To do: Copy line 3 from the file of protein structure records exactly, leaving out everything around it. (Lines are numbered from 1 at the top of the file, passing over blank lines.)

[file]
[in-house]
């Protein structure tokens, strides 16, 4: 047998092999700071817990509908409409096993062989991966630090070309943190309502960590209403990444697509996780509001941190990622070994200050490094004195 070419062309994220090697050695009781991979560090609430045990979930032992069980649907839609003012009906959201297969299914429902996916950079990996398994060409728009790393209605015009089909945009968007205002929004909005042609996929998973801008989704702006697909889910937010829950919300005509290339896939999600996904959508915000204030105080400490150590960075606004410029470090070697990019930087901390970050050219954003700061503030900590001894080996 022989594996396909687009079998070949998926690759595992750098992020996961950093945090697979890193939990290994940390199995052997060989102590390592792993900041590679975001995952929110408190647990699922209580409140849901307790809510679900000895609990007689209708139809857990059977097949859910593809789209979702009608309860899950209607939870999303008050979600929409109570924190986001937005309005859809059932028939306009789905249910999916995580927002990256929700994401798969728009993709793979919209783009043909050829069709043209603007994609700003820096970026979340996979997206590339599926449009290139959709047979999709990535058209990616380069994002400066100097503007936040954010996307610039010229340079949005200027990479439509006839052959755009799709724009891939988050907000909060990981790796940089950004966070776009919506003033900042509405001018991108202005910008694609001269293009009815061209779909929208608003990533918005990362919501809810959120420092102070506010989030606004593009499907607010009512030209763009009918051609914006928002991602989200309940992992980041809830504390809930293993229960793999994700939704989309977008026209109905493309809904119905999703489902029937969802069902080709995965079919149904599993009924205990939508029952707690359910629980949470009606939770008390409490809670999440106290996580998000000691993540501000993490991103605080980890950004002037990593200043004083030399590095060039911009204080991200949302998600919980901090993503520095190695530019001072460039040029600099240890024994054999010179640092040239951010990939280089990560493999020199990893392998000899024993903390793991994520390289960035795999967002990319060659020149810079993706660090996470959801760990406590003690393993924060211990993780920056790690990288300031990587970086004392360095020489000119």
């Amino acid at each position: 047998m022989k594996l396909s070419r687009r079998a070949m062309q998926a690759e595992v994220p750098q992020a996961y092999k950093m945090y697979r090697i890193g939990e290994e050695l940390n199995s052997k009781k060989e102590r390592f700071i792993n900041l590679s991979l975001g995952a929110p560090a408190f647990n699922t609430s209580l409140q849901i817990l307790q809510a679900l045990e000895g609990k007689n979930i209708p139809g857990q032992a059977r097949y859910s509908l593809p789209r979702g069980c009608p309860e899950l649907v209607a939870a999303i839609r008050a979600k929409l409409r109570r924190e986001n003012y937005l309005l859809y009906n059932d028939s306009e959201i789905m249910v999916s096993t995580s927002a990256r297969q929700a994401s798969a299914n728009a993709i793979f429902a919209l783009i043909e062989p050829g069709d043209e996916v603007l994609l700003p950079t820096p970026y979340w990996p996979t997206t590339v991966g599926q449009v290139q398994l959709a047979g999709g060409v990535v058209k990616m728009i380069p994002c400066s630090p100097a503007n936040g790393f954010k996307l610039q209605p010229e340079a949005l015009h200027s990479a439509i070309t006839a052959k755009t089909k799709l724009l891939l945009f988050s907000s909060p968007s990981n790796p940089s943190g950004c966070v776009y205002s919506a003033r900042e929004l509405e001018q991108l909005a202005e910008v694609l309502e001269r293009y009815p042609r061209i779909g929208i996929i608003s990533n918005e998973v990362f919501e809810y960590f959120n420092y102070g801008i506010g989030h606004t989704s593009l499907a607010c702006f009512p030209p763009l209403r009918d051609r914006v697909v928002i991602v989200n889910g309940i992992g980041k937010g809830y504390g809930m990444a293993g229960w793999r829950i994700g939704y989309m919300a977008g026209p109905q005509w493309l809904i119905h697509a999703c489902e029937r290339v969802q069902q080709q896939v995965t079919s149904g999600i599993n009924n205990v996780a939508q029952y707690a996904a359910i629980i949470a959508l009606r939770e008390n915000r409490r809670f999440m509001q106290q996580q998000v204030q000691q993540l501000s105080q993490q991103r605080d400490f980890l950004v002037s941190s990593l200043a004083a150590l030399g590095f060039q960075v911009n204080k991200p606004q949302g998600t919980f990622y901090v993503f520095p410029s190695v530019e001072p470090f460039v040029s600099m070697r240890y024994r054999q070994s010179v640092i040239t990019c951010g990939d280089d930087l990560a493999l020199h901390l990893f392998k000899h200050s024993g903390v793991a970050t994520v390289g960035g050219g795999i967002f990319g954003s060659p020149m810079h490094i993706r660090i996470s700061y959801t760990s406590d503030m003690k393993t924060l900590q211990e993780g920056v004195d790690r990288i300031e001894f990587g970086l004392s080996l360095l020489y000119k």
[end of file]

């Amino acid at each position: 047998m022989k594996l396909s070419r687009r079998a070949m062309q998926a690759e595992v994220p750098q992020a996961y092999k950093m945090y697979r090697i890193g939990e290994e050695l940390n199995s052997k009781k060989e102590r390592f700071i792993n900041l590679s991979l975001g995952a929110p560090a408190f647990n699922t609430s209580l409140q849901i817990l307790q809510a679900l045990e000895g609990k007689n979930i209708p139809g857990q032992a059977r097949y859910s509908l593809p789209r979702g069980c009608p309860e899950l649907v209607a939870a999303i839609r008050a979600k929409l409409r109570r924190e986001n003012y937005l309005l859809y009906n059932d028939s306009e959201i789905m249910v999916s096993t995580s927002a990256r297969q929700a994401s798969a299914n728009a993709i793979f429902a919209l783009i043909e062989p050829g069709d043209e996916v603007l994609l700003p950079t820096p970026y979340w990996p996979t997206t590339v991966g599926q449009v290139q398994l959709a047979g999709g060409v990535v058209k990616m728009i380069p994002c400066s630090p100097a503007n936040g790393f954010k996307l610039q209605p010229e340079a949005l015009h200027s990479a439509i070309t006839a052959k755009t089909k799709l724009l891939l945009f988050s907000s909060p968007s990981n790796p940089s943190g950004c966070v776009y205002s919506a003033r900042e929004l509405e001018q991108l909005a202005e910008v694609l309502e001269r293009y009815p042609r061209i779909g929208i996929i608003s990533n918005e998973v990362f919501e809810y960590f959120n420092y102070g801008i506010g989030h606004t989704s593009l499907a607010c702006f009512p030209p763009l209403r009918d051609r914006v697909v928002i991602v989200n889910g309940i992992g980041k937010g809830y504390g809930m990444a293993g229960w793999r829950i994700g939704y989309m919300a977008g026209p109905q005509w493309l809904i119905h697509a999703c489902e029937r290339v969802q069902q080709q896939v995965t079919s149904g999600i599993n009924n205990v996780a939508q029952y707690a996904a359910i629980i949470a959508l009606r939770e008390n915000r409490r809670f999440m509001q106290q996580q998000v204030q000691q993540l501000s105080q993490q991103r605080d400490f980890l950004v002037s941190s990593l200043a004083a150590l030399g590095f060039q960075v911009n204080k991200p606004q949302g998600t919980f990622y901090v993503f520095p410029s190695v530019e001072p470090f460039v040029s600099m070697r240890y024994r054999q070994s010179v640092i040239t990019c951010g990939d280089d930087l990560a493999l020199h901390l990893f392998k000899h200050s024993g903390v793991a970050t994520v390289g960035g050219g795999i967002f990319g954003s060659p020149m810079h490094i993706r660090i996470s700061y959801t760990s406590d503030m003690k393993t924060l900590q211990e993780g920056v004195d790690r990288i300031e001894f990587g970086l004392s080996l360095l020489y000119k």